A criminal waste of money
The private contractors G4S and Serco were “sacked” by the Ministry of Justice from the job of electronically tagging criminals last week, after it emerged that they had been wildly overcharging for the service, billing for “phantom” tags that had been removed or were never fitted at all.
Although G4S reportedly offered to repay £24.1 million of the wrongly invoiced money, Chris Grayling, the Justice Minister, decided to conduct an investigation and has awarded the contract to Capita instead. (The shadow justice secretary, Sadiq Khan, calls the “sacking” mere spin, as, he argues, Serco and G4S had already made it clear that they would not bid for the next contract.) Capita, of course, took over the court interpreting contract in 2012, and last month the Law Society Gazette reported that hundreds of cases a week are being disrupted because of the firm’s failure to get the necessary interpreters to the right place at the correct time.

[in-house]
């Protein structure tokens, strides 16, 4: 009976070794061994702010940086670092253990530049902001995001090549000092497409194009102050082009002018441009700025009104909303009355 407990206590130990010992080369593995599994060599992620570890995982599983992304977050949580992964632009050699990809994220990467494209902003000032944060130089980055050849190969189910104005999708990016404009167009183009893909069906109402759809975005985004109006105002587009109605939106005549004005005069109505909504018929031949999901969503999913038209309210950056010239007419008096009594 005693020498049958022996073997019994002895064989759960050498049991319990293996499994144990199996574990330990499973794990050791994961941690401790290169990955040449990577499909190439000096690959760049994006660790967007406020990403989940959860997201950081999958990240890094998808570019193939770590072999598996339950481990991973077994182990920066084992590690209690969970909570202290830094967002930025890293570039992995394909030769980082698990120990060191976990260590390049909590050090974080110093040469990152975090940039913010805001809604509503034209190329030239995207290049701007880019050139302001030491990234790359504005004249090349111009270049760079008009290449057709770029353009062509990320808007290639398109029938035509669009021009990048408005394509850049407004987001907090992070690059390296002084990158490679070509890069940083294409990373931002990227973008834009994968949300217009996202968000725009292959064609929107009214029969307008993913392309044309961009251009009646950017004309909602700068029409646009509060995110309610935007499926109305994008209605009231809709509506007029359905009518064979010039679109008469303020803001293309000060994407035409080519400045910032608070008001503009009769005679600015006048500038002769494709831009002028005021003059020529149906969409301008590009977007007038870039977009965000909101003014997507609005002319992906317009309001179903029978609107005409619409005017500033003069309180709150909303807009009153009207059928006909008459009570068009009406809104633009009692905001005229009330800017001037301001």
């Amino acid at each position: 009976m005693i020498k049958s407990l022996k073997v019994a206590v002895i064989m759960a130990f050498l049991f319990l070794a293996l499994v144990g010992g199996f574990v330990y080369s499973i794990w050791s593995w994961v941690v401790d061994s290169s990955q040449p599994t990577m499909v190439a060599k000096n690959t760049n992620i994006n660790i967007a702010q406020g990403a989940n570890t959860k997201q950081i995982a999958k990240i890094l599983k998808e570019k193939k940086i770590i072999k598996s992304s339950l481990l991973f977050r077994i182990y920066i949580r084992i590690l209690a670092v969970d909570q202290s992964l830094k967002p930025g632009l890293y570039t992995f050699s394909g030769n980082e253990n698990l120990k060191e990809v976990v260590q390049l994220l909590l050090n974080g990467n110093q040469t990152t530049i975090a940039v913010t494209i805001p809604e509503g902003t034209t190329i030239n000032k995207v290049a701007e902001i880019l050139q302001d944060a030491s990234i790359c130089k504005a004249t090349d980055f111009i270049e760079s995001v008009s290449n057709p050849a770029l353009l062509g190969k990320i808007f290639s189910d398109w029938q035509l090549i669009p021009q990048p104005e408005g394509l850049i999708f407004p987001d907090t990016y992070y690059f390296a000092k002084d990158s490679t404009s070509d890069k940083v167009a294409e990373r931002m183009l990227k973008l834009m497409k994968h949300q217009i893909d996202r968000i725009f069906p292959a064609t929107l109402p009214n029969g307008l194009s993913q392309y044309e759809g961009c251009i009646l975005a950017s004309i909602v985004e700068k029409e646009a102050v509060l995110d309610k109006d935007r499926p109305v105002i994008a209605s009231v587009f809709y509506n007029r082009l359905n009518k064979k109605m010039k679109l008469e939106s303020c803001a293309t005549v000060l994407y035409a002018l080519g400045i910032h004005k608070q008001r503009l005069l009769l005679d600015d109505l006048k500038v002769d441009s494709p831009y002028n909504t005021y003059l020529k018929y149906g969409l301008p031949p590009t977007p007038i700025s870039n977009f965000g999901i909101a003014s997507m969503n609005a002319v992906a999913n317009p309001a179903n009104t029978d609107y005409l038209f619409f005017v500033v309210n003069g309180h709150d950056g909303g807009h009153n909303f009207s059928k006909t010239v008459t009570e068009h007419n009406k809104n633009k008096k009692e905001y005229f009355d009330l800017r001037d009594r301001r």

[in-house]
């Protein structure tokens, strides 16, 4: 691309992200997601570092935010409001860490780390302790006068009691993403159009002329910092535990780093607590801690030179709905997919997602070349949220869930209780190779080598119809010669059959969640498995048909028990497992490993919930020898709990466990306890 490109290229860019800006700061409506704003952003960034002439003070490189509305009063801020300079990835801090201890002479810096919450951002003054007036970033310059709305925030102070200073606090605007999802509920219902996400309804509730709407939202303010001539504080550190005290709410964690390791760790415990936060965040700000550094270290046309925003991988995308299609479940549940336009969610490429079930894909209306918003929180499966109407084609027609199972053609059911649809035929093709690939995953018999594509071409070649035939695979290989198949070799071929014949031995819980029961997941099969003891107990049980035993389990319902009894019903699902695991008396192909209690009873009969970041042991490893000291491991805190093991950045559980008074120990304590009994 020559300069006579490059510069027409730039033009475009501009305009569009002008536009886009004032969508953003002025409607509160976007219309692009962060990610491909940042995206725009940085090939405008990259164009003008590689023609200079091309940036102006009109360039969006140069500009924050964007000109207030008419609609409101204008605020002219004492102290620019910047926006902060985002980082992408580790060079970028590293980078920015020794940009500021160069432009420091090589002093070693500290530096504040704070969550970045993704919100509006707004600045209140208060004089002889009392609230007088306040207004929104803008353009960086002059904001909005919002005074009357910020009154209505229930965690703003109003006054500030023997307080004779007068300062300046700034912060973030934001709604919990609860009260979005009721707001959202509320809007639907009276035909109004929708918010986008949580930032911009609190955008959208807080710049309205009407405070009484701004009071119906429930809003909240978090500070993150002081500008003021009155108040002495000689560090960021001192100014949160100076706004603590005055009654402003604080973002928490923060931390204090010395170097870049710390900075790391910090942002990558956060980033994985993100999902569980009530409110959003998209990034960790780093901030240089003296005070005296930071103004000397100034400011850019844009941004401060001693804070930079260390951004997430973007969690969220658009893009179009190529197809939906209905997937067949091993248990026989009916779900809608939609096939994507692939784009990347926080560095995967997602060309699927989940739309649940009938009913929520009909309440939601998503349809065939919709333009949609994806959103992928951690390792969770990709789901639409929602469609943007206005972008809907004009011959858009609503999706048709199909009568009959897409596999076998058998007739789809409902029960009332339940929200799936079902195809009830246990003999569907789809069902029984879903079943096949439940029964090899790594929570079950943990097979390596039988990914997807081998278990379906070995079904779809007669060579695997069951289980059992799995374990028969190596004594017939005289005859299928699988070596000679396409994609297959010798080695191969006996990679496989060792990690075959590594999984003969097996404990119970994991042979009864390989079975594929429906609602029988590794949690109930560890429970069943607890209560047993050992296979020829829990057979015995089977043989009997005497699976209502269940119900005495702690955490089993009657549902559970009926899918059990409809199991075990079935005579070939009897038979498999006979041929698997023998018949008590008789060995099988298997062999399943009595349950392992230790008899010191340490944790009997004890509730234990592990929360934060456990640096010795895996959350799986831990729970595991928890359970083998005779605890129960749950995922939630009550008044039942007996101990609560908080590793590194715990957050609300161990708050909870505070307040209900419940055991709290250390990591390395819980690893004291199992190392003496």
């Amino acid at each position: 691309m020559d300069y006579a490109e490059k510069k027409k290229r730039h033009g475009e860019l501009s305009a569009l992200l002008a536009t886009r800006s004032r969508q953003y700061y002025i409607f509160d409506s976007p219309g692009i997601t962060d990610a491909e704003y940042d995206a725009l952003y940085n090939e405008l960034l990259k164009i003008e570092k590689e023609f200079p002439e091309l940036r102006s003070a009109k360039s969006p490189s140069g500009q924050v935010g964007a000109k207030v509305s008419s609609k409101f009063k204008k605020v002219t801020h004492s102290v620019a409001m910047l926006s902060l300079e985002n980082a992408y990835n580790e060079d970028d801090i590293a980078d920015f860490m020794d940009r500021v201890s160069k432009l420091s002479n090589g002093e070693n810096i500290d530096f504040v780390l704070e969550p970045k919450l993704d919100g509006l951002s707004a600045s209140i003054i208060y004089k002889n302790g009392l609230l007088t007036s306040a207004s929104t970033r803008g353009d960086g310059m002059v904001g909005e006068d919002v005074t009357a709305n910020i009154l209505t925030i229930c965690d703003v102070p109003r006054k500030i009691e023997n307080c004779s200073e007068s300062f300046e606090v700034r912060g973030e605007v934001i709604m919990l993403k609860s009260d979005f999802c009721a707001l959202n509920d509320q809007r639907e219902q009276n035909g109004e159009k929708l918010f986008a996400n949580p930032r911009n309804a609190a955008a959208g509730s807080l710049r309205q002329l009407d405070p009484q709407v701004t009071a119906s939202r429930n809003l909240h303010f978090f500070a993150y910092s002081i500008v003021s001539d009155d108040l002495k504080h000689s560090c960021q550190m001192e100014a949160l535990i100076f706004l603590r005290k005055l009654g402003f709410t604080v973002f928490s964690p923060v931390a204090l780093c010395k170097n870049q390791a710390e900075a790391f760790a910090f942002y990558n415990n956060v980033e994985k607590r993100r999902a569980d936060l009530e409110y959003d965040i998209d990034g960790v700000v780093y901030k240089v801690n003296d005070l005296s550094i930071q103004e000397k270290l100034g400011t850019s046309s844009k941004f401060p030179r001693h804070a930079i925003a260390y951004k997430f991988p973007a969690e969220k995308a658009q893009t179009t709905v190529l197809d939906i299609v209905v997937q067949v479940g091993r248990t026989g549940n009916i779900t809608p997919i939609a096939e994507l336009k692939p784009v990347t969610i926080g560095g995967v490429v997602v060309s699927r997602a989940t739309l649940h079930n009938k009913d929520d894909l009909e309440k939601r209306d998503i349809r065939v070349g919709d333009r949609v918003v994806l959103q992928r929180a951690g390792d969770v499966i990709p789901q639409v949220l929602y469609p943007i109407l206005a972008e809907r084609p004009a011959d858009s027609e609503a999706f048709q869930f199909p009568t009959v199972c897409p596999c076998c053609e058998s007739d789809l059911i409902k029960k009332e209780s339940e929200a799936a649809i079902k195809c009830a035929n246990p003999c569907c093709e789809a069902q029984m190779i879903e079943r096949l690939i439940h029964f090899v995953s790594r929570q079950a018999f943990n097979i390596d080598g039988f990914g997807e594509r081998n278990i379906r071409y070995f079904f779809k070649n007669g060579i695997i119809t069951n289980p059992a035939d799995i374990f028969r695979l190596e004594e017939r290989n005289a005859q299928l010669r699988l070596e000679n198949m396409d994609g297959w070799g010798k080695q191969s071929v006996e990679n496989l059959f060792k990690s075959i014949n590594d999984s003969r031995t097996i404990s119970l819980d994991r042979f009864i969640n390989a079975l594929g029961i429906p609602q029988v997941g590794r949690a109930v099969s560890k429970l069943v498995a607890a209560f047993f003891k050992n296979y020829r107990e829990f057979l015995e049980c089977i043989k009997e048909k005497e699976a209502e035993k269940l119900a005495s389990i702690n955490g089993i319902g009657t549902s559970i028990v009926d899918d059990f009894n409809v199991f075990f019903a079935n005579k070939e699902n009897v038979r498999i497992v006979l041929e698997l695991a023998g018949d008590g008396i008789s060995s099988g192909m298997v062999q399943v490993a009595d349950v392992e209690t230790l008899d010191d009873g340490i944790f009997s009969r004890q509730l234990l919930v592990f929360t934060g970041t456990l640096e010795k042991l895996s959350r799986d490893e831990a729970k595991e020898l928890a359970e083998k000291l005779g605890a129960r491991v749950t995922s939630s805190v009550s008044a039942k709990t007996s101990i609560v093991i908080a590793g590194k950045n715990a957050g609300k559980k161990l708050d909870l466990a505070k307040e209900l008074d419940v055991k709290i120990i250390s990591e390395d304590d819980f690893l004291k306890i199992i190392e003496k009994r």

Capita says that “a continuous programme of improvements is being implemented”. But between January 30 2012 and June 30 2013, according to the Gazette, there were 9,800 complaints about the service, which has resulted in vast sums of public money being wasted as cases are delayed.
How very interesting. I do wonder what we shall read about the state of electronic tagging in two years’ time.